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20 months ago
How on earth is this company gathering location data on everyone from each carrier? The carriers are really sharing this info with third-parties? Or am I missing something here? I was under the impression this was illegal.
Rating: 12 Votes
20 months ago
As a web software engineer, I'm always watchful for how requests to a server could be abused, and take a security-first approach. My software has multiple layers of checks and balances before a request for a resource is satisfied.

This company hired the wrong developer.

So to get this clear, its not a bug in the iPhone, but in a 3rd parties 3rd party service ?

That's correct.
Rating: 12 Votes
20 months ago
How are carriers allowed to just give my real time location to a 3rd party? Where can I remove my consent??
Rating: 10 Votes
20 months ago
There's a company like this..??
Rating: 10 Votes
20 months ago
The question everyone should be asking is why do carriers think it is ok to sell customer location data. Where is the carrier contract fine print that allows this?

One more reason I would switch to an Apple mobile service. In a heartbeat.
Rating: 9 Votes
20 months ago
What non sense? How can carriers share my location data? Or even think its ok to track it for themselves.
Rating: 5 Votes
20 months ago
PSA: There seems to be a lot of people in this thread who are astounded and horrified their location data is being shared. Apparently, without their consent. Fear not, it isn't without your consent. You've given your consent AND the location data isn't considered personal data. All phone makers, from Apple to Google to Samsung and everyone else tell you specifically and explicitly that your location data is not your personal data. I only briefly checked Sprint, but I'd bet all my money the other carriers consider location data non-personal as well.

As an example here is Apple's version (emphasis mine):
We also collect data in a form that does not, on its own, permit direct association with any specific individual. We may collect, use, transfer, and disclose non-personal information for any purpose. The following are some examples of non-personal information that we collect and how we may use it:

* We may collect information such as occupation, language, zip code, area code, unique device identifier, referrer URL, location, and the time zone where an Apple product is used so that we can better understand customer behavior and improve our products, services, and advertising.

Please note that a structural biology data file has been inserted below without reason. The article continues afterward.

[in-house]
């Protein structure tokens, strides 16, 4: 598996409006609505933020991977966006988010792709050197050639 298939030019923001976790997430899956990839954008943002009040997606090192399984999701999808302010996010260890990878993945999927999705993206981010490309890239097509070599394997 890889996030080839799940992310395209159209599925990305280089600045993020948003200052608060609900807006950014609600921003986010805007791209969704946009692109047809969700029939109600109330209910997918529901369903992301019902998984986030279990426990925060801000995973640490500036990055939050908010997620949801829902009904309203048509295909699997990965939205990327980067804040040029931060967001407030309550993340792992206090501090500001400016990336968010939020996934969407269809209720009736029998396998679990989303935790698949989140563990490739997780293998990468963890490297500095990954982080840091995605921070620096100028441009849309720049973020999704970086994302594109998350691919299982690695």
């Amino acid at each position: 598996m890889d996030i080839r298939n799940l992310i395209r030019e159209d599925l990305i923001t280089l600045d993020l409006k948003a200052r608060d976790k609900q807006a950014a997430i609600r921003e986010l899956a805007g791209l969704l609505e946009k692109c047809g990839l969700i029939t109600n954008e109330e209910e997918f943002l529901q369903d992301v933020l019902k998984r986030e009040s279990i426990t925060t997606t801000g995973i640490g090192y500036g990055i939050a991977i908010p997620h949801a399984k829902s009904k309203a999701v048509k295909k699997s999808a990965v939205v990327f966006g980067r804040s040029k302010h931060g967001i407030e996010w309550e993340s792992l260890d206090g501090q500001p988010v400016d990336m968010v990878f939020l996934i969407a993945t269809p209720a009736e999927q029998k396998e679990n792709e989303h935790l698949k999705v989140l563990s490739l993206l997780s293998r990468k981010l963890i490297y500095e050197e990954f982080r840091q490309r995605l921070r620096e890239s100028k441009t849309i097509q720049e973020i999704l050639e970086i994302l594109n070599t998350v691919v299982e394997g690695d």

Google's version? Basically the same. Samsung? Ditto Microsoft? Yerp.

tl;dr We give them the right to do what they do.
Rating: 5 Votes
19 months ago

Seems like if you take my location (or my height, hair colour or pizza preference) and tie it in a 1:1 relationship with my cell phone number you've created a direct association with me, an individual. Isn't that why Apple makes such a stink all the time about anonymized, hashed device IDs when they talk Siri queries? Maybe I've misunderstood?

that does not, on its own, permit direct association

I think you have misunderstood. Well, more so conflated than misunderstood. Look at it this way.
Apple collects data about you. Data they classify as personal and non-personal. Location data along with a ton of other data points, is classified as non-personal. Apple tells you they can do whatever they want with that data, including sharing it. On its own, one of those data points may not be able to permit direct association. Collectively, and with other data... say I provide a telephone number to go with that Apple data and LocationSmart adds that to data they've collected from other sources...

Apple's privacy policy covers Apple. It doesn't cover 3rd party Apple partners. A lot of us assumes it does. That same privacy policy tells us it doesn't, but we (collectively) don't read it and assume phrases like "We don't sell your data" and "You are not the product" mean something they don't.

Apple making a stink (just borrowing your phrase) about privacy related to Siri queries can't be conflated with Apple's policies regarding other parts of their operation. Apple hashing device ID's on Siri queries doesn't negate what their privacy policy says they can do with data.
Rating: 5 Votes
20 months ago
So to get this clear, its not a bug in the iPhone, but in a 3rd parties 3rd party service ?
Rating: 4 Votes
20 months ago

You would probably need to dissolve yourself from your carrier.
Use a good VPN service.

VPN service wont stop the cell tower based tracking.
Rating: 3 Votes